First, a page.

Weather information: The weather story I use is excerpted from the National Weather Service’s NYC Area Forecast Discussion.  The Area Forecast Discussion is a somewhat technical document issued four or more times a day, most often just before the morning, noon, evening and late night news programs.  But it gives explanations of what the National Weather Service is thinking.  Click on this link for New York City’s discussion:  Area Forecast Discussion  For public forecasts and advisories, their site is at: National Weather Service New York NY. If you go to the web page for other NWS offices, you can find links to these and other products.

What does the Air Quality Index (AQI) mean?

The Air Quality Index converts the air quality data or forecasts into a single set of units that explain the health effect of each of the pollutants for that concentration.

When the AQI is in this range: …air quality conditions are: …as symbolized by this color:
0 – 50 Good Green
51 – 100 Moderate Yellow
101 – 150 Unhealthy for Sensitive Groups Orange
51 – 200 Unhealthy Red
201 – 300 Very Unhealthy Purple
301 – 500 Hazardous Maroon

For example, 101 AQI units for ozone and 101 AQI units for particulate matter are 71ppb and 35.5ug/m3, respectively.  Anything from 101 to 150 AQI units is ‘unhealthy for sensitive groups’ for each pollutant.

EPA does not combine the AQI units from different pollutants, as there is only limited information on the combined effects of pollutants.  Experiencing moderate levels of ozone and moderate levels of particulate matter DO NOT add up to unhealthy for sensitive groups.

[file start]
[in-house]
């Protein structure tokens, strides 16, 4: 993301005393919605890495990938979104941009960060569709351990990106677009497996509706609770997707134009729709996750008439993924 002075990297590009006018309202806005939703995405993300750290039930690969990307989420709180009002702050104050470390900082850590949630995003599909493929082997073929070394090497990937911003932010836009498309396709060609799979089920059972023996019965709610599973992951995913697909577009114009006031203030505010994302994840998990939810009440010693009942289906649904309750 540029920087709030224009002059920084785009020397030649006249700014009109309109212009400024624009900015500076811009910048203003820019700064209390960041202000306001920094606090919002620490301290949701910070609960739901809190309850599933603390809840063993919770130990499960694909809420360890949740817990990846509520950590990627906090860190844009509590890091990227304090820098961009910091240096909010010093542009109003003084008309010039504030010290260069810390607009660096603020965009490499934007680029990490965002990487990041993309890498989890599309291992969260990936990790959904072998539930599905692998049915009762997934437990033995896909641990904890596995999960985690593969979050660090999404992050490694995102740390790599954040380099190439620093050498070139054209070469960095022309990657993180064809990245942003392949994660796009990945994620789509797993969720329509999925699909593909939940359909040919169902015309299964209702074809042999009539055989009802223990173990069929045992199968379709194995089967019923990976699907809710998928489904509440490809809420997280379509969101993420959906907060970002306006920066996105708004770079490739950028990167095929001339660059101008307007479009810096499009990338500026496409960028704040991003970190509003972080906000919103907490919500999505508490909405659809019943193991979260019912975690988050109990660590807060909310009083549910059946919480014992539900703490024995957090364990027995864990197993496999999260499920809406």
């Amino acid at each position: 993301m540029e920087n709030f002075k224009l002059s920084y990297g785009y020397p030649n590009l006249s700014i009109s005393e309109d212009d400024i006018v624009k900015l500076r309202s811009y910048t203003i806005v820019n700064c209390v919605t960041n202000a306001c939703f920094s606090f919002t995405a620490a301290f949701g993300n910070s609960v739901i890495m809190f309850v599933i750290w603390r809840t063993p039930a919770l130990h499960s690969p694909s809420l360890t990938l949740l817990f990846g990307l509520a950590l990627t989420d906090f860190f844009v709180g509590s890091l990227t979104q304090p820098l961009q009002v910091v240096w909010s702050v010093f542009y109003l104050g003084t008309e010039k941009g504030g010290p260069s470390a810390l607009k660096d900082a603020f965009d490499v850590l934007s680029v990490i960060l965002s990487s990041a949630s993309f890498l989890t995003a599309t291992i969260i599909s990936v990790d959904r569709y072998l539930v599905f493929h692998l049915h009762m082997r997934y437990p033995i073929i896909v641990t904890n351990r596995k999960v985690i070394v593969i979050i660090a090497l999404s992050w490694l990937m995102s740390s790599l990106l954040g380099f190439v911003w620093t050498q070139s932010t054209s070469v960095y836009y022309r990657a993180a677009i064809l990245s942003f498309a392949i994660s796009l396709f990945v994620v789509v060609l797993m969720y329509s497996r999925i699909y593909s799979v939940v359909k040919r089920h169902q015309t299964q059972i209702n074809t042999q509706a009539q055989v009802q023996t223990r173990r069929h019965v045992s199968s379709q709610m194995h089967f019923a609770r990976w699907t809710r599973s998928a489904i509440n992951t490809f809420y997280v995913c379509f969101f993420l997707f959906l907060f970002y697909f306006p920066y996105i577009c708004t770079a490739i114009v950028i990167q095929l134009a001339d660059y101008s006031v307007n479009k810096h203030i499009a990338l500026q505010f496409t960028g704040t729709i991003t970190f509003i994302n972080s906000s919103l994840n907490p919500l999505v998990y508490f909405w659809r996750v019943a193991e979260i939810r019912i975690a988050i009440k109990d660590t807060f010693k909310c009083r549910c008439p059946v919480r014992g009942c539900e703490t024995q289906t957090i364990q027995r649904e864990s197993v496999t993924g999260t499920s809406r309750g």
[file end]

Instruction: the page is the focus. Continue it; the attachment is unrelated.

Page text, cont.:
In 2015, EPA lowered the ozone standard to 70ppb, so we may see a few more ozone advisory days than in recent years, even though ozone concentrations are generally decreasing from year to year.

To see the trends in air quality data for yourself, go to: The multi-year color tile plots are a really cool and colorful way of showing how air quality has changed over the years.  The AQI colors on the plots can be directly compared for each year, since they are based on the present air quality standards; so the colors in 1980 and 2016 represent all the same air concentration as all the other years.  My co-workers printed a copy for my retirement to provide a graphic example of how the work we did improved air quality.  (They signed it, and framed it, and it hangs in my living room!)

Heads UP! for July 2018

It’s time to rise up! It’s time for opposition!

I mean, in our skies, of course – more about opposition, below, but first, here’s the lineup card for July:

The size listed in the right-hand column is in arc seconds (our moon is 1800 arc seconds wide).

Venus West, upper left of where the sun set. Sets 10pm Magnitude -4.1

(Super bright)

17 arc seconds wide (“), waning gibbous
Jupiter Due south at end of twilight, up all evening. -2.2

(Brighter than any star)

Saturn Rises before sunset, up all night. +0.1

(Brighter than most stars)

18”, not counting rings
Mars Rises just after sunset, low in the southeast -2.5

(Even brighter than Jupiter! Reddish?)

Mercury Low in the west in evening twilight. Lower right of Venus. Use binoculars first to find. +0.5, getting dimmer

(Hard to pick out in the twilight)

8” and looking half-lit. Greatest elongation on the 11th.